Executive functioning in children and youth: Development of occupational therapy competencies

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Cramm, Heidi
Executive Occupational Performance , Participation Analysis , Qualitative Research , Scoping Review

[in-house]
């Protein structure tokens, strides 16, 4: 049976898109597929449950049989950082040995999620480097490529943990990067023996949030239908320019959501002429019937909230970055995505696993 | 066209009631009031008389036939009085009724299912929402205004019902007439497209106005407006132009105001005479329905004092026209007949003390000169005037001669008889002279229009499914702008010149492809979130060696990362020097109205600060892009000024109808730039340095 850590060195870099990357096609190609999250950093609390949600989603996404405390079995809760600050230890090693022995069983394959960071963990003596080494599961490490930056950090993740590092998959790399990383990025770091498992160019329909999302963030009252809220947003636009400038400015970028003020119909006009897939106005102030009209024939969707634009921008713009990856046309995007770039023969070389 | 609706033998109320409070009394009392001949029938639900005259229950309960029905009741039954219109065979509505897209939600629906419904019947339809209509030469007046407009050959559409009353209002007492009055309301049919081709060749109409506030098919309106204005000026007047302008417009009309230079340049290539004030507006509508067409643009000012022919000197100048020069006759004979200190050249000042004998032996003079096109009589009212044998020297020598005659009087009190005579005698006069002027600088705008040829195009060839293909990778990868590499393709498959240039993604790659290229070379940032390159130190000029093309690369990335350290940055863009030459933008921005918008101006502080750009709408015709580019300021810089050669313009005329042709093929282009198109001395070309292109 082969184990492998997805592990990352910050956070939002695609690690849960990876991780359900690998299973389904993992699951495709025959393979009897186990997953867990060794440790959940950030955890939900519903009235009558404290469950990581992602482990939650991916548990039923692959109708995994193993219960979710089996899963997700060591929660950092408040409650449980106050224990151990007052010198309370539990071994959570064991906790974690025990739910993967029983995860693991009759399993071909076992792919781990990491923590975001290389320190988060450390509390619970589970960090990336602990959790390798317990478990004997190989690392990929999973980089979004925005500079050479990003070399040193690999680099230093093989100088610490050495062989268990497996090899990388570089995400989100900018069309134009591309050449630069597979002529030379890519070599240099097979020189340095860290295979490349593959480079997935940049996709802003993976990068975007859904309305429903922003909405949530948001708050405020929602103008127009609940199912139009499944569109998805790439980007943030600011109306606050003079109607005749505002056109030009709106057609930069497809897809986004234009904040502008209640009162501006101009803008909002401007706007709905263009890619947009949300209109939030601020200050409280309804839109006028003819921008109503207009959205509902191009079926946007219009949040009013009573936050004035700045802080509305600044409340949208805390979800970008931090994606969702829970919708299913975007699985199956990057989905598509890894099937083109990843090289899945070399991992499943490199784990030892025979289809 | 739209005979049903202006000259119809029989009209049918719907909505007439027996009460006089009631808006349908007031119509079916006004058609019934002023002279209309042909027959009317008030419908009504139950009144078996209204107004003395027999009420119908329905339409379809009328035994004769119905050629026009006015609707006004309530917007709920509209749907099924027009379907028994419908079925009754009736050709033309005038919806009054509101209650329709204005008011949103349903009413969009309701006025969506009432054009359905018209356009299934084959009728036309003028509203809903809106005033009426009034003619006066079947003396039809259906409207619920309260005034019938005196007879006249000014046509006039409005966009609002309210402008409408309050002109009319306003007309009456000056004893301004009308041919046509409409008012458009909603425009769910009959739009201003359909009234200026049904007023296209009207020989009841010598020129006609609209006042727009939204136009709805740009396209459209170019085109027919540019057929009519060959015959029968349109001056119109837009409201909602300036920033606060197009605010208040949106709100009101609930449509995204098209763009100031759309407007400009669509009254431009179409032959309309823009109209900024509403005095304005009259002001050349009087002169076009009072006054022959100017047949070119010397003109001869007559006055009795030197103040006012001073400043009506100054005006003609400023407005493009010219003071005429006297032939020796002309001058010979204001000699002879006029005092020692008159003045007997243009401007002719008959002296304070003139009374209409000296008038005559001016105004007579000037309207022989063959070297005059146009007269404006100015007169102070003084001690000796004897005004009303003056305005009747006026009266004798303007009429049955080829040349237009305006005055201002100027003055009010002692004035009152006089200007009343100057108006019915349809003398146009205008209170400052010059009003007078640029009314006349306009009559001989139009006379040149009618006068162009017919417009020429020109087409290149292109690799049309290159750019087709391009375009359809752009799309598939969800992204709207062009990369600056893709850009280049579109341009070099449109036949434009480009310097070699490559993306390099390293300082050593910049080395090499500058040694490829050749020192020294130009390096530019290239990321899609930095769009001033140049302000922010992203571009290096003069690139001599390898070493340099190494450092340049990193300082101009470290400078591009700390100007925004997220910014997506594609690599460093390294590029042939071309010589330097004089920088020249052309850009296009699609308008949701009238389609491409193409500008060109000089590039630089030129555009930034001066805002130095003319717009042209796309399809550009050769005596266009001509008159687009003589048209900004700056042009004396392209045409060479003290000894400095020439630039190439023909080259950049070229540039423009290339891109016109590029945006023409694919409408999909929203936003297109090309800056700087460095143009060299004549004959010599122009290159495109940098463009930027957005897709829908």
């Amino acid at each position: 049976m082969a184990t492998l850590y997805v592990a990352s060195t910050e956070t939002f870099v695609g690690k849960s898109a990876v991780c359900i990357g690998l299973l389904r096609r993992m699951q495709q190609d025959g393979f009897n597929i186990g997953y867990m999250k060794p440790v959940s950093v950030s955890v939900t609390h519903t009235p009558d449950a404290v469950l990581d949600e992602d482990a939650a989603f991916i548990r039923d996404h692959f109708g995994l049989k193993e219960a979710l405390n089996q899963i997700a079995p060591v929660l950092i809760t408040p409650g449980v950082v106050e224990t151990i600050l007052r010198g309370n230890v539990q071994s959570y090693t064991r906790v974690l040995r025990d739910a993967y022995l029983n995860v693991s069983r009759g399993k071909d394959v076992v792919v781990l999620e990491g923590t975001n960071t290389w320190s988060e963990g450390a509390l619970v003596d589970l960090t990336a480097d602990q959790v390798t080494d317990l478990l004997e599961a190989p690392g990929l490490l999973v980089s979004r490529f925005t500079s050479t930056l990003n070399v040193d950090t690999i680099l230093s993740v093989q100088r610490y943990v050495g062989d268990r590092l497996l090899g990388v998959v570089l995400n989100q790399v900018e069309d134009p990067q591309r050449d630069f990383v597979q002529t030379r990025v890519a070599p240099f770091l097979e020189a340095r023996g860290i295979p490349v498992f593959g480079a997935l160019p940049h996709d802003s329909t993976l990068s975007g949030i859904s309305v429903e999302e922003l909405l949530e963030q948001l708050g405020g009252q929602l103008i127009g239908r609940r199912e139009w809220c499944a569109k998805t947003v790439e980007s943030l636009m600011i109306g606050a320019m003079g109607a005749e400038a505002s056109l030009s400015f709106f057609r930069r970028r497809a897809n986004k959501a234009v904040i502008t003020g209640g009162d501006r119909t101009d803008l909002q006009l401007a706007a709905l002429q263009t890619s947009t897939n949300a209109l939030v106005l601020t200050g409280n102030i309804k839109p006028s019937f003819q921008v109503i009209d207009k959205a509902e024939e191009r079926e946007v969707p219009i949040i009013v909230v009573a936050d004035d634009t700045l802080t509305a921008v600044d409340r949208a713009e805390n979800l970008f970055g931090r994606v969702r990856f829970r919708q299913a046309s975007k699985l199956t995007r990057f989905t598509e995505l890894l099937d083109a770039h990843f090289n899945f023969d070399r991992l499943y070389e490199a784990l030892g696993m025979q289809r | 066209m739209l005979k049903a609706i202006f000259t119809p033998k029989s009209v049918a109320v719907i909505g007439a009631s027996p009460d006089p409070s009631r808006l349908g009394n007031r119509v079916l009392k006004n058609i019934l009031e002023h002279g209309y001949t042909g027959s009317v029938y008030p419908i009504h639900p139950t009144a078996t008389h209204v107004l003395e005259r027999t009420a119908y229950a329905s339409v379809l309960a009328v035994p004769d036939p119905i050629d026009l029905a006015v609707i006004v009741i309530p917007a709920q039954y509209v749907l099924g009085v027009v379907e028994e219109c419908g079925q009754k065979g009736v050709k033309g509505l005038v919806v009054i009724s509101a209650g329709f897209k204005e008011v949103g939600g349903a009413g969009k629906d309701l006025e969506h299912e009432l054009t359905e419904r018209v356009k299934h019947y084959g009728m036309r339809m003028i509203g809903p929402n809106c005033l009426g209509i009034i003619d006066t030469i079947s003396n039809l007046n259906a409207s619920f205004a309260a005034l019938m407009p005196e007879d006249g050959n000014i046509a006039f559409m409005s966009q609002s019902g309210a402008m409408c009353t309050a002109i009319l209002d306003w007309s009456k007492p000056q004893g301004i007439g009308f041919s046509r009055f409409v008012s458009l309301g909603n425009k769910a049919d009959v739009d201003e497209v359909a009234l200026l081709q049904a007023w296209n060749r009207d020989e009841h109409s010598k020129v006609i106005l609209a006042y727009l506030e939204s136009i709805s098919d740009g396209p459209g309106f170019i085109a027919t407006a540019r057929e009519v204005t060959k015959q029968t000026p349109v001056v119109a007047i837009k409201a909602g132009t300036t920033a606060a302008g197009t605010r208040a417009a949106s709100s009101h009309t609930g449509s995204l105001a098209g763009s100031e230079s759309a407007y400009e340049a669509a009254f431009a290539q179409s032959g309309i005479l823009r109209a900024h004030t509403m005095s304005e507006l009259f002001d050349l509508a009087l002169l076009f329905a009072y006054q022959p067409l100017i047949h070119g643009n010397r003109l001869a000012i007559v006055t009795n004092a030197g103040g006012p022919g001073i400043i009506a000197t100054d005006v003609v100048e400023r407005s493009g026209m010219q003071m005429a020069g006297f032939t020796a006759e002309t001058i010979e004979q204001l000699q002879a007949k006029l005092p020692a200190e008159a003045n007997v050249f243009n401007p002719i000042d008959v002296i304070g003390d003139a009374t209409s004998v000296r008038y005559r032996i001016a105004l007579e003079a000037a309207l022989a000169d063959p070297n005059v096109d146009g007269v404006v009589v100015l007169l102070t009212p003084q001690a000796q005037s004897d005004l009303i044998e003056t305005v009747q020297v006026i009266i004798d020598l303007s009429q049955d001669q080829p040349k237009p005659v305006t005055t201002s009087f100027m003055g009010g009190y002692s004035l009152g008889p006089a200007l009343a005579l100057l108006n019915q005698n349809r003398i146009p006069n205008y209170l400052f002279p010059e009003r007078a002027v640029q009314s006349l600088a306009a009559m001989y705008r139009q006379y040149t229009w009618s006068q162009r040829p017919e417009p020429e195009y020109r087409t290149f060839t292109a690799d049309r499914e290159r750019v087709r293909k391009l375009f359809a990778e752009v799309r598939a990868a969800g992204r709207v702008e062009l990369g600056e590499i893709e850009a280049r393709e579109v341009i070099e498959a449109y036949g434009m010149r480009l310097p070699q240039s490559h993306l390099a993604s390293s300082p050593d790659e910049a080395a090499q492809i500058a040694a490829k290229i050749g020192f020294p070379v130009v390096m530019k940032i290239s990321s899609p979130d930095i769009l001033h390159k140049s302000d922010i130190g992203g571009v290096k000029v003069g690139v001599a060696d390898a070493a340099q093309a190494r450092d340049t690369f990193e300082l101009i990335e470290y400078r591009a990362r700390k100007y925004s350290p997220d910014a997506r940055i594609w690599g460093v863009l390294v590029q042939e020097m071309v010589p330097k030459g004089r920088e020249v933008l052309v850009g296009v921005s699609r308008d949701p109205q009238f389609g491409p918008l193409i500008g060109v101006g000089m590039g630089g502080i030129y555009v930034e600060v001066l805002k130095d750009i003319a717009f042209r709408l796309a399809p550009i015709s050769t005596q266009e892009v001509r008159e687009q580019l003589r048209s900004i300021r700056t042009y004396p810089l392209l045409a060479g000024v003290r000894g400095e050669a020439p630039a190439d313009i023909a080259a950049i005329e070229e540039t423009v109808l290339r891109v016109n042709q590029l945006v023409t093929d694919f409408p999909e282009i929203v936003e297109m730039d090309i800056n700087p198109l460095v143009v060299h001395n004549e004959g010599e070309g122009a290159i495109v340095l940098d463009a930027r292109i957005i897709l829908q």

Purpose: This thesis focuses on the development of occupational therapy competencies to enable executive occupational performance with school-aged children and youth. Methods: Three studies were structured according to the knowledge inquiry, synthesis, and product stages of the Knowledge To Action cycle (Graham et al., 2006). A scoping review in Phase One explored how executive functioning is described in the occupational therapy literature. In Phase Two, a qualitative study was conducted to determine how occupational therapists who have worked with children and youth perceive executive functioning to be understood and addressed. Phase Three used established competency development processes to produce an occupational therapy competency model and framework for enabling executive occupational performance. Results: Although there is little consensus on how executive functioning is understood, literature reviewed in Phase One demonstrated its pervasive effect on performance of complex, novel, and goal-directed occupations. Emerging themes suggest that assessment requires occupational, dynamic, and performance-based approaches, with interventions rooted in metacognitive frameworks. The Phase Two qualitative study suggested that, although there are challenges to being able to “see” executive functioning, it is necessary to explicitly and systematically consider executive functioning during clinical reasoning. Learning to “see” through the executive functioning lens is a complex process. The competency framework development process utilized in Phase Three yielded the Competencies in Context Model. Responding to series of contextual challenges related to system, client, and occupational therapist factors, professional assessment, intervention, iii knowledge acquisition, and knowledge translation competencies are used to organize 16 specific occupational therapy practice competencies. Conclusion: Points of tension within the literature and the field have implications for occupational therapy curricula, research, practice, and professional development. Executive functioning issues have wide reaching effects on occupational performance of children and youth that have not been adequately recognized or explored in the occupational therapy literature. The competency model and framework developed through this research make a substantive contribution to the field in beginning to redress the dearth of occupational therapy-specific models, resources, and tools designed to support occupational therapists’ acquisition or implementation of the executive functioning perspective.
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